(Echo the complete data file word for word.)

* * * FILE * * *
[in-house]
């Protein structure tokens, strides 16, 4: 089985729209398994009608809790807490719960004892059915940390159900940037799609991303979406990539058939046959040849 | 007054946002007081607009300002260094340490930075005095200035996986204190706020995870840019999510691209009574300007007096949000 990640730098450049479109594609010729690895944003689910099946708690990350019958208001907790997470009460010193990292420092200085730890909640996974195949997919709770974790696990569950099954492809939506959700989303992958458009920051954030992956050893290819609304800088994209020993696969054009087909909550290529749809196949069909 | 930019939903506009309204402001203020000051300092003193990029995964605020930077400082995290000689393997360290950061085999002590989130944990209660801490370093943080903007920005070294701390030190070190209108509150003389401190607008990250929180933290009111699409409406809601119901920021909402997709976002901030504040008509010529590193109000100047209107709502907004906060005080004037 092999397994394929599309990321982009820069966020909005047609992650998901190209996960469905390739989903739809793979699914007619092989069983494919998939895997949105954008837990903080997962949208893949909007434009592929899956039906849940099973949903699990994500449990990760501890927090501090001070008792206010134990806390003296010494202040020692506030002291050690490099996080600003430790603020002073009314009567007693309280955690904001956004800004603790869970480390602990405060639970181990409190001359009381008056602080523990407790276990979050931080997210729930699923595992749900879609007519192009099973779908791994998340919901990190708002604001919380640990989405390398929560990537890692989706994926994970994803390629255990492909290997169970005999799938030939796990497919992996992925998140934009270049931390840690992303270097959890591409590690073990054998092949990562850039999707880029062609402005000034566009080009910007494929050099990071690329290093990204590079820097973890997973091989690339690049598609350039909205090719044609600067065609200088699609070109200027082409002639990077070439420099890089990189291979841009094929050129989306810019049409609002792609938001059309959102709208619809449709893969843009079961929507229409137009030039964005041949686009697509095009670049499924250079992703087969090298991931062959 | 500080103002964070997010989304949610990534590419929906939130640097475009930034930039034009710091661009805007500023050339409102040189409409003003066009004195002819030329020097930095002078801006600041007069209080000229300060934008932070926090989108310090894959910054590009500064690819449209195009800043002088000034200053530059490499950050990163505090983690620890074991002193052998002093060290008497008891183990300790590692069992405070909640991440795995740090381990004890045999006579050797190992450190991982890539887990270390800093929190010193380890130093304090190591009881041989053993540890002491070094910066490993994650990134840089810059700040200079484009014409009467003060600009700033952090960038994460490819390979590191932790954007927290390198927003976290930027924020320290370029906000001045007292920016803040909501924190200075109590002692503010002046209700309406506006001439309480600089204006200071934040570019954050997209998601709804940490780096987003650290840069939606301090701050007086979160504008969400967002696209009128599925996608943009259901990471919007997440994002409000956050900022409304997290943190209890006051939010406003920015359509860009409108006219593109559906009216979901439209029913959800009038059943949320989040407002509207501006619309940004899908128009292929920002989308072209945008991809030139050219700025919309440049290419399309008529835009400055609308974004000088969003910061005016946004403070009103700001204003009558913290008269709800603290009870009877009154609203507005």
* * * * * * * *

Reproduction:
[in-house]
């Protein structure tokens, strides 16, 4: 089985729209398994009608809790807490719960004892059915940390159900940037799609991303979406990539058939046959040849 | 007054946002007081607009300002260094340490930075005095200035996986204190706020995870840019999510691209009574300007007096949000 990640730098450049479109594609010729690895944003689910099946708690990350019958208001907790997470009460010193990292420092200085730890909640996974195949997919709770974790696990569950099954492809939506959700989303992958458009920051954030992956050893290819609304800088994209020993696969054009087909909550290529749809196949069909 | 930019939903506009309204402001203020000051300092003193990029995964605020930077400082995290000689393997360290950061085999002590989130944990209660801490370093943080903007920005070294701390030190070190209108509150003389401190607008990250929180933290009111699409409406809601119901920021909402997709976002901030504040008509010529590193109000100047209107709502907004906060005080004037 092999397994394929599309990321982009820069966020909005047609992650998901190209996960469905390739989903739809793979699914007619092989069983494919998939895997949105954008837990903080997962949208893949909007434009592929899956039906849940099973949903699990994500449990990760501890927090501090001070008792206010134990806390003296010494202040020692506030002291050690490099996080600003430790603020002073009314009567007693309280955690904001956004800004603790869970480390602990405060639970181990409190001359009381008056602080523990407790276990979050931080997210729930699923595992749900879609007519192009099973779908791994998340919901990190708002604001919380640990989405390398929560990537890692989706994926994970994803390629255990492909290997169970005999799938030939796990497919992996992925998140934009270049931390840690992303270097959890591409590690073990054998092949990562850039999707880029062609402005000034566009080009910007494929050099990071690329290093990204590079820097973890997973091989690339690049598609350039909205090719044609600067065609200088699609070109200027082409002639990077070439420099890089990189291979841009094929050129989306810019049409609002792609938001059309959102709208619809449709893969843009079961929507229409137009030039964005041949686009697509095009670049499924250079992703087969090298991931062959 | 500080103002964070997010989304949610990534590419929906939130640097475009930034930039034009710091661009805007500023050339409102040189409409003003066009004195002819030329020097930095002078801006600041007069209080000229300060934008932070926090989108310090894959910054590009500064690819449209195009800043002088000034200053530059490499950050990163505090983690620890074991002193052998002093060290008497008891183990300790590692069992405070909640991440795995740090381990004890045999006579050797190992450190991982890539887990270390800093929190010193380890130093304090190591009881041989053993540890002491070094910066490993994650990134840089810059700040200079484009014409009467003060600009700033952090960038994460490819390979590191932790954007927290390198927003976290930027924020320290370029906000001045007292920016803040909501924190200075109590002692503010002046209700309406506006001439309480600089204006200071934040570019954050997209998601709804940490780096987003650290840069939606301090701050007086979160504008969400967002696209009128599925996608943009259901990471919007997440994002409000956050900022409304997290943190209890006051939010406003920015359509860009409108006219593109559906009216979901439209029913959800009038059943949320989040407002509207501006619309940004899908128009292929920002989308072209945008991809030139050219700025919309440049290419399309008529835009400055609308974004000088969003910061005016946004403070009103700001204003009558913290008269709800603290009870009877009154609203507005």